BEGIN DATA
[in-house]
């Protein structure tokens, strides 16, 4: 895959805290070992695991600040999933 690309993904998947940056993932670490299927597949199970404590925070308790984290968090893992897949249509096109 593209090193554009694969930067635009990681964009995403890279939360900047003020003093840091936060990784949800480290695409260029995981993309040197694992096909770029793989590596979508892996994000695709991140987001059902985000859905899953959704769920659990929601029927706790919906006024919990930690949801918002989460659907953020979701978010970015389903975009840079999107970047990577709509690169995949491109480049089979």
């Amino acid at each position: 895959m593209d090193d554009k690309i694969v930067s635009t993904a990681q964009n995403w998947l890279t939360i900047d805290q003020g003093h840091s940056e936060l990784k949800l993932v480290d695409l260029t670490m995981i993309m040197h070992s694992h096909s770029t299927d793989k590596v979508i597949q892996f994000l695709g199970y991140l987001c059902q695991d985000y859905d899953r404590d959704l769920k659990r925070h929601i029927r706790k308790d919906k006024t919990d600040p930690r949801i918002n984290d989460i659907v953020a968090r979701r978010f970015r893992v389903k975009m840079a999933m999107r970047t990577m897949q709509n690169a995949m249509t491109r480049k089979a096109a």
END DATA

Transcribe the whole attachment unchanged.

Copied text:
[in-house]
């Protein structure tokens, strides 16, 4: 895959805290070992695991600040999933 690309993904998947940056993932670490299927597949199970404590925070308790984290968090893992897949249509096109 593209090193554009694969930067635009990681964009995403890279939360900047003020003093840091936060990784949800480290695409260029995981993309040197694992096909770029793989590596979508892996994000695709991140987001059902985000859905899953959704769920659990929601029927706790919906006024919990930690949801918002989460659907953020979701978010970015389903975009840079999107970047990577709509690169995949491109480049089979």
């Amino acid at each position: 895959m593209d090193d554009k690309i694969v930067s635009t993904a990681q964009n995403w998947l890279t939360i900047d805290q003020g003093h840091s940056e936060l990784k949800l993932v480290d695409l260029t670490m995981i993309m040197h070992s694992h096909s770029t299927d793989k590596v979508i597949q892996f994000l695709g199970y991140l987001c059902q695991d985000y859905d899953r404590d959704l769920k659990r925070h929601i029927r706790k308790d919906k006024t919990d600040p930690r949801i918002n984290d989460i659907v953020a968090r979701r978010f970015r893992v389903k975009m840079a999933m999107r970047t990577m897949q709509n690169a995949m249509t491109r480049k089979a096109a």